As a former teacher, she recalled once taking her students to visit the elderly living alone. However, those were just one-time charity services which do not provide active listening nor meet the elderly’s needs. Chow Fei shared, “I still remember one elderly telling us not to show up again as there were already a lot of people gifting them presents, instant noodles, biscuits and lots of Milo. That elderly even asked if we want to have some.”

Chow Fei complimented the long-term and consistent care provided by Tzu Chi and acknowledged the unwavering sincere companionship given to care recipients, making the monthly Charity Day very important.

She said, “Volunteering to do home visits is not just about the joy one derives from doing it, it also requires one to show respect for the care recipients and be grateful even when giving. That is called true completeness. Today’s course has helped me understand the concepts of home visits bit by bit.”

Chow Fei has registered to participate in the home visits on the next Charity Day, hoping to contribute to helping people who are suffering and walking the Bodhisattva Path with everyone.

A jam-packed 3-hour course with audiences listening attentively to the sharing by the home visit volunteers.

Being Able to Help is a Blessing

Student Woh Kok Meng and his wife Heng Seow Ching had previously watched the performance of “Dharma as Water” Sutra Adaptation in 2013 and were deeply moved. Since then, they have always paid attention to Tzu Chi’s updates. At the beginning of this year, they reached out to Tzu Chi on their own accord. Starting with delivering goods for the Festive Charity Fair and subsequently signing up for the introductory course on conducting home visits. Their wish is to deepen their understanding of Tzu Chi’s teachings.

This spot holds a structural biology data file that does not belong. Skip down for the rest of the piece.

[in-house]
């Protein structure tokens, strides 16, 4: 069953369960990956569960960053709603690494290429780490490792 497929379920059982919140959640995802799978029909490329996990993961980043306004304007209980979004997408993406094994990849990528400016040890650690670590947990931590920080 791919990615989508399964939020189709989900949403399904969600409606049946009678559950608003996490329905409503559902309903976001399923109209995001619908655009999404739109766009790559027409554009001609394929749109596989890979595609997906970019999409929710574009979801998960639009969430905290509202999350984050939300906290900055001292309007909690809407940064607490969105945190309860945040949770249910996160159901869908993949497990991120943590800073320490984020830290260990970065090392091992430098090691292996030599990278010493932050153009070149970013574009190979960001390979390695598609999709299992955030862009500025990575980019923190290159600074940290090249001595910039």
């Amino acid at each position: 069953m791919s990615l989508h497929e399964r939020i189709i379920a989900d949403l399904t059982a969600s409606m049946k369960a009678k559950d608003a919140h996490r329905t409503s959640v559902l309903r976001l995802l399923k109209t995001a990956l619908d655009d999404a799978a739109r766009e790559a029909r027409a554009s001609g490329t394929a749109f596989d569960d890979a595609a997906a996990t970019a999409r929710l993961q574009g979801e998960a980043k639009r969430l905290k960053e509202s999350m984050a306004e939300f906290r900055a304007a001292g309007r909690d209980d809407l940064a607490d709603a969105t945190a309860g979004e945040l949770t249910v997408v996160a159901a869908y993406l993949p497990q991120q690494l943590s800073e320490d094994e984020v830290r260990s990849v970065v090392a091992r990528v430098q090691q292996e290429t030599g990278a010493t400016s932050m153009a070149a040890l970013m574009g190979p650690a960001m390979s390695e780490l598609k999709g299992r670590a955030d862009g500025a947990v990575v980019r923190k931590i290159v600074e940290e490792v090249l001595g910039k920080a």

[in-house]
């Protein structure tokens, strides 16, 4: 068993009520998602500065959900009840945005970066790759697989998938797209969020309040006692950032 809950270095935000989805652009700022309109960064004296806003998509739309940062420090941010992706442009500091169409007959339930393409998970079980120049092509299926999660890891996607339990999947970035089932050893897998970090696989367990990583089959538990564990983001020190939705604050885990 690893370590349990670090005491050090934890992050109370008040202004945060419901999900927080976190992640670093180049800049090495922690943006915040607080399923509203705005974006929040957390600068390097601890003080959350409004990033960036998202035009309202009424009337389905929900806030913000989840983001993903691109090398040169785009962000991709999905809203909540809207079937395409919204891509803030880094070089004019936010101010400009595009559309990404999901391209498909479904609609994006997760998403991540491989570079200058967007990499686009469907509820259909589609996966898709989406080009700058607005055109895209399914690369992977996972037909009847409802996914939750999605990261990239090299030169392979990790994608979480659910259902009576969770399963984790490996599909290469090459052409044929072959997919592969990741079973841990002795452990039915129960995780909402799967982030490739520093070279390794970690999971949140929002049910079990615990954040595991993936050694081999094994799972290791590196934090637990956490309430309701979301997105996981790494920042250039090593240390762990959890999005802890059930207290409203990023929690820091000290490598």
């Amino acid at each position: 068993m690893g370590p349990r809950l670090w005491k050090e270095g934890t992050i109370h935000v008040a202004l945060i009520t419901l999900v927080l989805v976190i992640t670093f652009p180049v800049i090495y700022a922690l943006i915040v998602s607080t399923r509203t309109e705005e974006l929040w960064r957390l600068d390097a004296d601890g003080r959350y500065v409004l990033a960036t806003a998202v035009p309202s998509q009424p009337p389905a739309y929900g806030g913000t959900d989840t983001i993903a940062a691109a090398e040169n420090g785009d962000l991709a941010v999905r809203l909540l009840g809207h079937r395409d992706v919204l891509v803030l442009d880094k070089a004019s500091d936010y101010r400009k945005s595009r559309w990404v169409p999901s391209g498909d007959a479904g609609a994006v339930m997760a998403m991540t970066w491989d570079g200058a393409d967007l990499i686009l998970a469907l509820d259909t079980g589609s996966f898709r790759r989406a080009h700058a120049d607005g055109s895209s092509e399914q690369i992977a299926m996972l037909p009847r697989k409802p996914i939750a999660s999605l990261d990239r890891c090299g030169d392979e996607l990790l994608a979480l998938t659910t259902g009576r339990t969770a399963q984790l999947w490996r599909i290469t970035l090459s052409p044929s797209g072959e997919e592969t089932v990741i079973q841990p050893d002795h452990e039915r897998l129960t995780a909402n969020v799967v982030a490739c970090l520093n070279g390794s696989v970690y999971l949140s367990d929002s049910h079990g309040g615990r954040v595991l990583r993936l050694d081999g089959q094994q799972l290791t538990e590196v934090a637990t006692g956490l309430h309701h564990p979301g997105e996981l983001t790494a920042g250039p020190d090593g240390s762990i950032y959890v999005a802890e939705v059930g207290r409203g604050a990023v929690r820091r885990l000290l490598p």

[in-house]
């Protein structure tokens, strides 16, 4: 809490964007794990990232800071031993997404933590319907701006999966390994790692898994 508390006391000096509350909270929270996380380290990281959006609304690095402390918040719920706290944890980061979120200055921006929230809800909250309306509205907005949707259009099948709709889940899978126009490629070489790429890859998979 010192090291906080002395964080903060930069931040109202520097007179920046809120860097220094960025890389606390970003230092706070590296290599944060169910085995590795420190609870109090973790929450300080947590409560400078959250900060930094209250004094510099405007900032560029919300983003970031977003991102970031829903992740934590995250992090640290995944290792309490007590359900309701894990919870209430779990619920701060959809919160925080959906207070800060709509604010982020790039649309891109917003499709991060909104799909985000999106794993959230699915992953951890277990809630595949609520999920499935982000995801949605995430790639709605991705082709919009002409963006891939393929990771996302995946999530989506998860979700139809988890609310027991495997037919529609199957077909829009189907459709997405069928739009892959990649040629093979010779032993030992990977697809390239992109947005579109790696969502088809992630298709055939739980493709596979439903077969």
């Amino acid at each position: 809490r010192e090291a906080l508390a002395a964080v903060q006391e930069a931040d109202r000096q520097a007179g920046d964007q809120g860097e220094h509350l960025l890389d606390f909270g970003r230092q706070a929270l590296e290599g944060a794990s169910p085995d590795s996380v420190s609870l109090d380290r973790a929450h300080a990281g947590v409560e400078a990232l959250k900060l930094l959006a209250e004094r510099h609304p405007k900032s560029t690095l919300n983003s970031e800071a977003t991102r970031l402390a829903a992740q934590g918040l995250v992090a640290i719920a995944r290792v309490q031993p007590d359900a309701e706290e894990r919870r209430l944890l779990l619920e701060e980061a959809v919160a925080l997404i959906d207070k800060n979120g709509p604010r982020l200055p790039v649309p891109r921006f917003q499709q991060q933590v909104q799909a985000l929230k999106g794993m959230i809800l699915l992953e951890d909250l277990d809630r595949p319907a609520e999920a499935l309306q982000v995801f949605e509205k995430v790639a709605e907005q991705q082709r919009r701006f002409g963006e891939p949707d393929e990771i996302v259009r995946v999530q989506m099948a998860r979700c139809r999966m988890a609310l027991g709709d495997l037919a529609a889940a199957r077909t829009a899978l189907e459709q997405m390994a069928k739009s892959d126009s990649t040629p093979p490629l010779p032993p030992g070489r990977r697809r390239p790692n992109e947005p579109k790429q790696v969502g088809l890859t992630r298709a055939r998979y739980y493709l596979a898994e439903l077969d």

Kok Meng said that whilst the course schedule is tight, he has learned a lot about home visiting, including dressing up wounds, politely declining food from care recipients and refraining from discussing cases publicly.

“As what Master Cheng Yen said, home visits are opportunities for us to help others. Although one may not be financially rich, having the ability to help others is also a blessing to oneself. It is very fortunate for us to be able to live in Singapore, and we must always have a heart of gratitude and contribute to our society!” shared Kok Meng. 


Apart from conducting lessons on the stage, students were also arranged into smaller breakout groups for discussion and clarification of any doubts.

Another student, Leong Yin Shong, agreed that the volunteers should collectively discuss the case and record any key points after each home visit. This approach should be more prudent and objective. She added, “To the care recipients, we are all strangers who are not familiar with each other. It is good to learn the basic concepts in class before conducting the home visits.”

Yin Shong is a semiconductor engineer who often travelled abroad for work. During the COVID-19 pandemic, she reflected on her life goals and it prompted her to resolutely choose to retire and change her life path. Coincidentally, she saw Tzu Chi’s website and proceeded to sign up for today’s course.  

Yin Shong said excitedly, “I have already filled up the form, and I am going for a home visit on July 5th!”

The introductory course ended at 5.30 pm. Having completed the content-rich course, 91 students had much to gain. At the end of the course, more than 90% of the students were willing to participate in the subsequent home visits. For as long as there are people who are poor, sick, orphaned and disabled, Tzu Chi volunteers will never stop reaching out to them.